Illustration photo of a Singapore dollar note
Illustration photo of a Singapore dollar note Reuters

Singapore police said on Tuesday, July 31 that they arrested three women and one man for their suspected involvement in a case of distributing S$100 fake notes.

As mentioned in the news release, police said that they received complaints regarding the use of fake S$100 notes for payments between July 22 and 29 at coffee shops and convenience stores at housing estates in Woodlands and Hougang.

After conducting the initial investigation, by the Commercial Affairs Department (CAD) officers spotted those three women and arrested them on July 29 from Hougang Avenue 6 at around 4.30 pm. A search operation has uncovered several pieces of S$100 notes, which was believed to counterfeit including two mobile phones.

Meanwhile, after conducting a joint operation by Jurong Police Division and the CAD, the 27-year-old man was arrested from Woodlands Rise on Jul 30 at about 12.15 am. Two laptops, five mobile phones, several alleged fake notes of S$100, identification documents of an unknown person, a dragger, a sachet of white substance and some improvised drug were seized from the man.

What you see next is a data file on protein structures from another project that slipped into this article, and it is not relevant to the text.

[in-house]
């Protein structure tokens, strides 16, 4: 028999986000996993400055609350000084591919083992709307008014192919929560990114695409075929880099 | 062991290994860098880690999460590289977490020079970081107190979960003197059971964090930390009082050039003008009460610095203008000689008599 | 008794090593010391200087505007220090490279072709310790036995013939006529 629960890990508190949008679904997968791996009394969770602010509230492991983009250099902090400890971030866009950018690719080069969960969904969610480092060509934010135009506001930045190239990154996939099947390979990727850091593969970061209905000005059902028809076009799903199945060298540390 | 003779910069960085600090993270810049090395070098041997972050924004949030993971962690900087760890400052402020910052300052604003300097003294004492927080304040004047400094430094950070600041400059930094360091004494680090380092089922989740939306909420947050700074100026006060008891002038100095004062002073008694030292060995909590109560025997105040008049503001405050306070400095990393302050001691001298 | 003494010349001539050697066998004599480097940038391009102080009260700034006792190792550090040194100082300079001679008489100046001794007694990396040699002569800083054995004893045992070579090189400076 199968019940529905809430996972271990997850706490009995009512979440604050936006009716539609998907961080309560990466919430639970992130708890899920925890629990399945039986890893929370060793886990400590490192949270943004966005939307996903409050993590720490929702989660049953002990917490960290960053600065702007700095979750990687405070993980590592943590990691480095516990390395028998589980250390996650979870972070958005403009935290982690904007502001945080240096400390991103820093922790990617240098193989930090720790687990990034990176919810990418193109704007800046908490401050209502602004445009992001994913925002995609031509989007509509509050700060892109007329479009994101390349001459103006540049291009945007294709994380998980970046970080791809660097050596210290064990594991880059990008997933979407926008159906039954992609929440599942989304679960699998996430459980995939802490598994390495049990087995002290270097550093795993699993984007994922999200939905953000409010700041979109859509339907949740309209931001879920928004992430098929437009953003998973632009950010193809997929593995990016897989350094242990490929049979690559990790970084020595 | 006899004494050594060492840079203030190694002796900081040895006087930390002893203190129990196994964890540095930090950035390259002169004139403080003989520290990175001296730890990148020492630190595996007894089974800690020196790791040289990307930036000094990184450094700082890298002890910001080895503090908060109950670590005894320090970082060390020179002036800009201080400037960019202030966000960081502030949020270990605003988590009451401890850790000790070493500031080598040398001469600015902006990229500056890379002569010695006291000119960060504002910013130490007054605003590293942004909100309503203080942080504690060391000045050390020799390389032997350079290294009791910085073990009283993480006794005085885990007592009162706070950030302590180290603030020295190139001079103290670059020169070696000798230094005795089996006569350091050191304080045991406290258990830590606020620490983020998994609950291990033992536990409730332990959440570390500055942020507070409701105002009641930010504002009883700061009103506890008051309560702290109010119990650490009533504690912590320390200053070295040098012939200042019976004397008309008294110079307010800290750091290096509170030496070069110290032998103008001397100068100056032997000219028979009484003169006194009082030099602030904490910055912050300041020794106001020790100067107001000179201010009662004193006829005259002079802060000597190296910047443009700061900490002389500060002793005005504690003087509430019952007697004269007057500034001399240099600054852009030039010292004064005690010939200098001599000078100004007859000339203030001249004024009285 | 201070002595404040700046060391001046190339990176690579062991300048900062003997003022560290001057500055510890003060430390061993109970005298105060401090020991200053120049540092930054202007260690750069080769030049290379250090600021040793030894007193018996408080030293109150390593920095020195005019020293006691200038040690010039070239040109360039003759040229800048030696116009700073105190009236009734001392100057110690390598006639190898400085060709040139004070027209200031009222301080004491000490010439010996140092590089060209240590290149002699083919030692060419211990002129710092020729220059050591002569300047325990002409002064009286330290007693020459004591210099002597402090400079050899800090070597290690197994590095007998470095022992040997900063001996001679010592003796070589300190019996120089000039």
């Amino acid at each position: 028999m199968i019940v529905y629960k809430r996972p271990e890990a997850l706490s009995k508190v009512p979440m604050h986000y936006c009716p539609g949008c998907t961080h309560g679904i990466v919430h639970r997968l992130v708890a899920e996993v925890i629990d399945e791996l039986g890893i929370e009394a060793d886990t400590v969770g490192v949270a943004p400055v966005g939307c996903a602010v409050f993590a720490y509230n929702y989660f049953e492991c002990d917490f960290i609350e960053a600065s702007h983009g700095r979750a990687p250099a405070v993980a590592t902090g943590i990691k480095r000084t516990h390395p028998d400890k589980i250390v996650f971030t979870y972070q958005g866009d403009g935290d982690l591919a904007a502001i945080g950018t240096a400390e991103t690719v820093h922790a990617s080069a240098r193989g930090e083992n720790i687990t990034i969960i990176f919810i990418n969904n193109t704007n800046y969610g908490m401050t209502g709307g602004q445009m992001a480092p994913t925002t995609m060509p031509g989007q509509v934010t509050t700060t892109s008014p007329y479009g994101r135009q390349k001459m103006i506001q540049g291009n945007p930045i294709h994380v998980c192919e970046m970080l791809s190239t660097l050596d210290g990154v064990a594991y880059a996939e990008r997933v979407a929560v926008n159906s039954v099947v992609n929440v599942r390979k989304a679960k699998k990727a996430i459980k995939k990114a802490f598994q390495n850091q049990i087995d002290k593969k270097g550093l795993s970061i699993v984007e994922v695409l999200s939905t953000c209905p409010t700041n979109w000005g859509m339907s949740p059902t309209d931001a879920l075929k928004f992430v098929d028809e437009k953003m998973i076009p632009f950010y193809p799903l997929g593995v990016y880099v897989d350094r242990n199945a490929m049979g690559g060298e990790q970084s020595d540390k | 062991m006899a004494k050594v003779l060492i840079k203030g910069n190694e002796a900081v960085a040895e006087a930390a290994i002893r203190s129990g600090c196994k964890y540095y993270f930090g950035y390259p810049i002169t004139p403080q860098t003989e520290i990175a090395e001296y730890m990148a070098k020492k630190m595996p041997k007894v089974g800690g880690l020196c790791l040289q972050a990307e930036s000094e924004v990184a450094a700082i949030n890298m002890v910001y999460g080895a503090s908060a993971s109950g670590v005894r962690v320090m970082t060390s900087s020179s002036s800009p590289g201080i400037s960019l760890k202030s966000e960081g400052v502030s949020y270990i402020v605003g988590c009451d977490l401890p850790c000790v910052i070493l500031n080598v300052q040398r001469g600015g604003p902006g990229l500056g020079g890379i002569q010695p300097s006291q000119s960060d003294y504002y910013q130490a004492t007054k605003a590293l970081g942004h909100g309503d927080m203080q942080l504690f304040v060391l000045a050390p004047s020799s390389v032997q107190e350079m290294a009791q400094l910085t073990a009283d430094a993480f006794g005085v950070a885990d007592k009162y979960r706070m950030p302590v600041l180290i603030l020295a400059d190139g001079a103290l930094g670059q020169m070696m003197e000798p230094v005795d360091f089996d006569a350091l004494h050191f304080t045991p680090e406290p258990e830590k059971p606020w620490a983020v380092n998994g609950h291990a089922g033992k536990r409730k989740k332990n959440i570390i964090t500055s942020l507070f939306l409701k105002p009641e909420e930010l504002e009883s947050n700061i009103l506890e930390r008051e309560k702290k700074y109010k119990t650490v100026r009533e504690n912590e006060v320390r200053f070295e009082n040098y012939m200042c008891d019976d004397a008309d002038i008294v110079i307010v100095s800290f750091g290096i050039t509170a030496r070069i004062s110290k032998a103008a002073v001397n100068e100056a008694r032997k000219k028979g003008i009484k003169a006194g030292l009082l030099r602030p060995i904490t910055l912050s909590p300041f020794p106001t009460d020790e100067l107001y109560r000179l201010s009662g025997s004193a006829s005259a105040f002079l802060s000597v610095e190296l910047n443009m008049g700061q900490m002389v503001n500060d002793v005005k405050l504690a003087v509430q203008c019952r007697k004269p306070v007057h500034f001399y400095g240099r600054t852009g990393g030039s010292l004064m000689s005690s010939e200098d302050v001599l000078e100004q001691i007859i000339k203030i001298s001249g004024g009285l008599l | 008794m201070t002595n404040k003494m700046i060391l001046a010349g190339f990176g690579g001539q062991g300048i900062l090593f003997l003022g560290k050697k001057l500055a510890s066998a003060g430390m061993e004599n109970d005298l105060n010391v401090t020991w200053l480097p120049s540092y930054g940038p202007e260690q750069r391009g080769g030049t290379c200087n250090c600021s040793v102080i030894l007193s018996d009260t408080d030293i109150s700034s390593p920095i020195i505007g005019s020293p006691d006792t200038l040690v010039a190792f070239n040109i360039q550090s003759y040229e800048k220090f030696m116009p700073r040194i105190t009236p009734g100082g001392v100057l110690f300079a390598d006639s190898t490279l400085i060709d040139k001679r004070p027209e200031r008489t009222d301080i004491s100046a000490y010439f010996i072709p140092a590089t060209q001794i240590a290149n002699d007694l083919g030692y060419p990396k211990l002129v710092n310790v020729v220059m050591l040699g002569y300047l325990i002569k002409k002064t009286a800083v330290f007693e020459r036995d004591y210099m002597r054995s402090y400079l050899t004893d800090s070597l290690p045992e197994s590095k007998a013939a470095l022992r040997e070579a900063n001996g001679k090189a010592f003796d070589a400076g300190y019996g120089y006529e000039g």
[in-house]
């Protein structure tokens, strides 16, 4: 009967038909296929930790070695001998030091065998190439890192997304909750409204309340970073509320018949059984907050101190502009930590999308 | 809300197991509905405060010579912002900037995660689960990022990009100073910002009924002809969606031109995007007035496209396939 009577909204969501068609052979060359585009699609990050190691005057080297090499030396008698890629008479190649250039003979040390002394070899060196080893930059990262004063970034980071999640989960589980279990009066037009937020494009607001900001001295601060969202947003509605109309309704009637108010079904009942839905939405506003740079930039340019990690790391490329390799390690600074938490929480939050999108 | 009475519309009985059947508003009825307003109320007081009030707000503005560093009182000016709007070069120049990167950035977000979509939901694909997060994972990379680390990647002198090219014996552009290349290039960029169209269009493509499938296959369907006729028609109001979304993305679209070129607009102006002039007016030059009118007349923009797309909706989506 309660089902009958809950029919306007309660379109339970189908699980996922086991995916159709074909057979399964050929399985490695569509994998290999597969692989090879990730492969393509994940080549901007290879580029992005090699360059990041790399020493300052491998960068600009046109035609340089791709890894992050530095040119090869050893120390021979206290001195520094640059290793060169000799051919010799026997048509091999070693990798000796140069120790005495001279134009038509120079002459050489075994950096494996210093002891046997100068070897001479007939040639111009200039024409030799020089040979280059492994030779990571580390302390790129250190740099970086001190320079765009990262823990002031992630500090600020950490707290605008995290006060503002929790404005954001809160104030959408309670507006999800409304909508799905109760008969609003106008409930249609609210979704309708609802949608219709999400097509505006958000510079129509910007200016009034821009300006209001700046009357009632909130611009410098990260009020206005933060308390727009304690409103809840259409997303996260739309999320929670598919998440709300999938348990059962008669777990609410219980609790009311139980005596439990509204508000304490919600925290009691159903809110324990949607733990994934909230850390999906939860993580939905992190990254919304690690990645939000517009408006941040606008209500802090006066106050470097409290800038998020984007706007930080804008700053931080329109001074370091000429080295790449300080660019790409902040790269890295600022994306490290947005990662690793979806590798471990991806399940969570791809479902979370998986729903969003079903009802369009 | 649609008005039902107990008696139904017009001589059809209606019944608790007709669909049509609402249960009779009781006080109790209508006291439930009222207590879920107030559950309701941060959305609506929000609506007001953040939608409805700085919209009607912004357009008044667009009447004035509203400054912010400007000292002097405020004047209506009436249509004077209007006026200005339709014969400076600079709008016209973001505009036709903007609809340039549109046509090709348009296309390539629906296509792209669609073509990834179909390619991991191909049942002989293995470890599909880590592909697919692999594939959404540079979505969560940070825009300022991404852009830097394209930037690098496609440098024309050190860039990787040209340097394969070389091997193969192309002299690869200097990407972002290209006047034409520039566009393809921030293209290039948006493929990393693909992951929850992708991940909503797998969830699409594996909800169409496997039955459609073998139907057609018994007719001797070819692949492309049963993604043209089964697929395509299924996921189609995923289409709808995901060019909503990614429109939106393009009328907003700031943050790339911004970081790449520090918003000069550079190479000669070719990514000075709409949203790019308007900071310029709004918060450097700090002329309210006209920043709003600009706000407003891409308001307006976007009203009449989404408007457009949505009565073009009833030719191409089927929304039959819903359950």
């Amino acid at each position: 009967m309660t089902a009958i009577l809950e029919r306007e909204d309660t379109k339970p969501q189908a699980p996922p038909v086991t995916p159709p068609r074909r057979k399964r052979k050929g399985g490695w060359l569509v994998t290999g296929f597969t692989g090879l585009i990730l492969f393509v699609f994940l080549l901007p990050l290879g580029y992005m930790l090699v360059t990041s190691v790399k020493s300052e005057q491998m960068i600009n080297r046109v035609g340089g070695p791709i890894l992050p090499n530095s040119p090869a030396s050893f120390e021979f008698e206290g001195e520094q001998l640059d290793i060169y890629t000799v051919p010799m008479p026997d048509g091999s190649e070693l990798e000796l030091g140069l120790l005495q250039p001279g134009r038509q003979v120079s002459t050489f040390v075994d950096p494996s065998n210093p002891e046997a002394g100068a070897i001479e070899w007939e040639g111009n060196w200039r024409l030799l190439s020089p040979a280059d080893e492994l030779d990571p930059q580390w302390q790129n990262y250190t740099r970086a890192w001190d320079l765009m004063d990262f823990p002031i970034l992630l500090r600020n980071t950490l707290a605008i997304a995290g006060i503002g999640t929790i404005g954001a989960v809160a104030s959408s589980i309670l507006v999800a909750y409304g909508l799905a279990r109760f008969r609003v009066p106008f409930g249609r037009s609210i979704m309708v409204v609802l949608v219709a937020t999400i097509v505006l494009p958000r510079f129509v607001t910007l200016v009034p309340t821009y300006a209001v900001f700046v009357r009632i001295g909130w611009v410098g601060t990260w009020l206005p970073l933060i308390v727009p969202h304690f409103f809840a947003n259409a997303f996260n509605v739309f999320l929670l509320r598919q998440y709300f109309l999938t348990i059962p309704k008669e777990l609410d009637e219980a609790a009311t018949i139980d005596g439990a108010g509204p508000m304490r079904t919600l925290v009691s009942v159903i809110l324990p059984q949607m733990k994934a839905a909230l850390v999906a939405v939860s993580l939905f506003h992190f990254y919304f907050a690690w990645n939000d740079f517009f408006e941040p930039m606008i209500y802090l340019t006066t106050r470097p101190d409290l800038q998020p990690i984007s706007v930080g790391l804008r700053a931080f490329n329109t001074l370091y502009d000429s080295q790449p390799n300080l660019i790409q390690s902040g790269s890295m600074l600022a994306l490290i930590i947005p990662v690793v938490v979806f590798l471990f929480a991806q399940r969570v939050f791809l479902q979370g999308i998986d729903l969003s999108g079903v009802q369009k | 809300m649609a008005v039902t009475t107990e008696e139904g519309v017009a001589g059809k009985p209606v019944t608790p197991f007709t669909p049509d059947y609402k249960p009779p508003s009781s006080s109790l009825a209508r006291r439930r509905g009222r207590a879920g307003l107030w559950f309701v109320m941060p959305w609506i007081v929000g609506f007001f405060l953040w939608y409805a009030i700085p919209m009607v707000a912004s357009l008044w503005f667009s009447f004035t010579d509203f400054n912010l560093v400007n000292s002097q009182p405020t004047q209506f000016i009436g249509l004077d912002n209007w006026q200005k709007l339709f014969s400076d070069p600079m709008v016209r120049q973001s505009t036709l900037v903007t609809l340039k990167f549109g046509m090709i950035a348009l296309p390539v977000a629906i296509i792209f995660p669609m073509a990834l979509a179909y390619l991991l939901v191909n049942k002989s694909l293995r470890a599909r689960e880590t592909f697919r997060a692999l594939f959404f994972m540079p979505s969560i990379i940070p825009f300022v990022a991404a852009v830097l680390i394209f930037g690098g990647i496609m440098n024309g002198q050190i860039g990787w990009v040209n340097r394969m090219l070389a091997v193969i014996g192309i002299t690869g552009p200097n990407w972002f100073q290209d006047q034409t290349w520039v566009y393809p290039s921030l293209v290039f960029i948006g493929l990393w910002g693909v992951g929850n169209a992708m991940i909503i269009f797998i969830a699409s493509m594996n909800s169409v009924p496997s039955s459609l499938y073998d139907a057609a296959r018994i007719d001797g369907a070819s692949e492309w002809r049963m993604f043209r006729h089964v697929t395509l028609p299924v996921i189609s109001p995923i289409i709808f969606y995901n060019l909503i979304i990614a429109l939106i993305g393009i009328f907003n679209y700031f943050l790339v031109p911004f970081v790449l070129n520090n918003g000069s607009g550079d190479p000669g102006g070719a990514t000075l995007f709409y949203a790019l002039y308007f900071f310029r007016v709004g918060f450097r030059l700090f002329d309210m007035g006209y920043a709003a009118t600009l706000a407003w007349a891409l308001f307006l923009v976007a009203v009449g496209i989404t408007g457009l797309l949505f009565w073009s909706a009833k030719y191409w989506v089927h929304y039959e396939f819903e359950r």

Police said while the offenders will face charges in court on Tuesday, the man will be investigated for drug consumption, possession of offensive weapons and of another person's identification documents.

In addition, police also stated that the fake notes, which are believed to be photocopies of original notes, lack security features such as the watermark of Singapore's first President, Yusof Bin Ishak that can be seen when held up to the light. The security features such as the kinegram and security-thread are also distinctively different from those on genuine notes. Police also said that the surface of the counterfeit notes also lack the embossed feel on genuine notes

As per the news release the serial numbers of the fake notes are 1AE483429, 2EC327675, 3AX174455, and 3AB548790. Police advised the public to check these numbers while purchasing any goods and if anybody receives such notes then they can contact the police immediately.

Those found guilty of breaching the Currency Act by using fake notes may face a jail term up to 20 years including a fine, while convicts, who possessed those notes could be sentenced to maximum 15 years of imprisonment.